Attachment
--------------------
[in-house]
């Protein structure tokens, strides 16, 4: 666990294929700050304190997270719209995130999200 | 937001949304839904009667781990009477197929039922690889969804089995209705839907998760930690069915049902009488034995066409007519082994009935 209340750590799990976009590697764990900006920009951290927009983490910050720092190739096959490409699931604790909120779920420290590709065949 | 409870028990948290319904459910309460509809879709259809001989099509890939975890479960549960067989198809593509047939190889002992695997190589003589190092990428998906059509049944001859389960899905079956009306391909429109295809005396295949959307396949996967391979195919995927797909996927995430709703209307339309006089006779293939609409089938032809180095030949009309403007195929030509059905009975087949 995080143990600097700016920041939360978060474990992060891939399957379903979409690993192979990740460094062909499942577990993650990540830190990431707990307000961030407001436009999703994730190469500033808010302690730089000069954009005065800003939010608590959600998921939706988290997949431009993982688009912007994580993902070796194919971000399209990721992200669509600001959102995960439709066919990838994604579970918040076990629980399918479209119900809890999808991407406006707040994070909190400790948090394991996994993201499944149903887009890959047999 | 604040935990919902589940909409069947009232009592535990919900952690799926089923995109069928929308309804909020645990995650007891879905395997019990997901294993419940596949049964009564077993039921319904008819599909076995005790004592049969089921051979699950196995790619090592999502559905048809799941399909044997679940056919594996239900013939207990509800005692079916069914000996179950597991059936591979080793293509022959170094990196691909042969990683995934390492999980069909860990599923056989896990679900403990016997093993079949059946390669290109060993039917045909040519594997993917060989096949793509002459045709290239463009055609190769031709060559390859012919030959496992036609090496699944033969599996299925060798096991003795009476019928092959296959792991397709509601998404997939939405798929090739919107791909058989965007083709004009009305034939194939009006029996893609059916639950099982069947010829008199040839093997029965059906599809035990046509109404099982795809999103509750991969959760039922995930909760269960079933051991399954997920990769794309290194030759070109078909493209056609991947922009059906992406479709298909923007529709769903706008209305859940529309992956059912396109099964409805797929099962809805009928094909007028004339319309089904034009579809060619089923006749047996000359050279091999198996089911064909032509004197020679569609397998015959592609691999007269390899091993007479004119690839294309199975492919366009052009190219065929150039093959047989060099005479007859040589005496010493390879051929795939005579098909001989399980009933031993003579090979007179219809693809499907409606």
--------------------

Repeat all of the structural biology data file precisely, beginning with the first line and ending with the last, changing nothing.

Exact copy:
[in-house]
């Protein structure tokens, strides 16, 4: 666990294929700050304190997270719209995130999200 | 937001949304839904009667781990009477197929039922690889969804089995209705839907998760930690069915049902009488034995066409007519082994009935 209340750590799990976009590697764990900006920009951290927009983490910050720092190739096959490409699931604790909120779920420290590709065949 | 409870028990948290319904459910309460509809879709259809001989099509890939975890479960549960067989198809593509047939190889002992695997190589003589190092990428998906059509049944001859389960899905079956009306391909429109295809005396295949959307396949996967391979195919995927797909996927995430709703209307339309006089006779293939609409089938032809180095030949009309403007195929030509059905009975087949 995080143990600097700016920041939360978060474990992060891939399957379903979409690993192979990740460094062909499942577990993650990540830190990431707990307000961030407001436009999703994730190469500033808010302690730089000069954009005065800003939010608590959600998921939706988290997949431009993982688009912007994580993902070796194919971000399209990721992200669509600001959102995960439709066919990838994604579970918040076990629980399918479209119900809890999808991407406006707040994070909190400790948090394991996994993201499944149903887009890959047999 | 604040935990919902589940909409069947009232009592535990919900952690799926089923995109069928929308309804909020645990995650007891879905395997019990997901294993419940596949049964009564077993039921319904008819599909076995005790004592049969089921051979699950196995790619090592999502559905048809799941399909044997679940056919594996239900013939207990509800005692079916069914000996179950597991059936591979080793293509022959170094990196691909042969990683995934390492999980069909860990599923056989896990679900403990016997093993079949059946390669290109060993039917045909040519594997993917060989096949793509002459045709290239463009055609190769031709060559390859012919030959496992036609090496699944033969599996299925060798096991003795009476019928092959296959792991397709509601998404997939939405798929090739919107791909058989965007083709004009009305034939194939009006029996893609059916639950099982069947010829008199040839093997029965059906599809035990046509109404099982795809999103509750991969959760039922995930909760269960079933051991399954997920990769794309290194030759070109078909493209056609991947922009059906992406479709298909923007529709769903706008209305859940529309992956059912396109099964409805797929099962809805009928094909007028004339319309089904034009579809060619089923006749047996000359050279091999198996089911064909032509004197020679569609397998015959592609691999007269390899091993007479004119690839294309199975492919366009052009190219065929150039093959047989060099005479007859040589005496010493390879051929795939005579098909001989399980009933031993003579090979007179219809693809499907409606």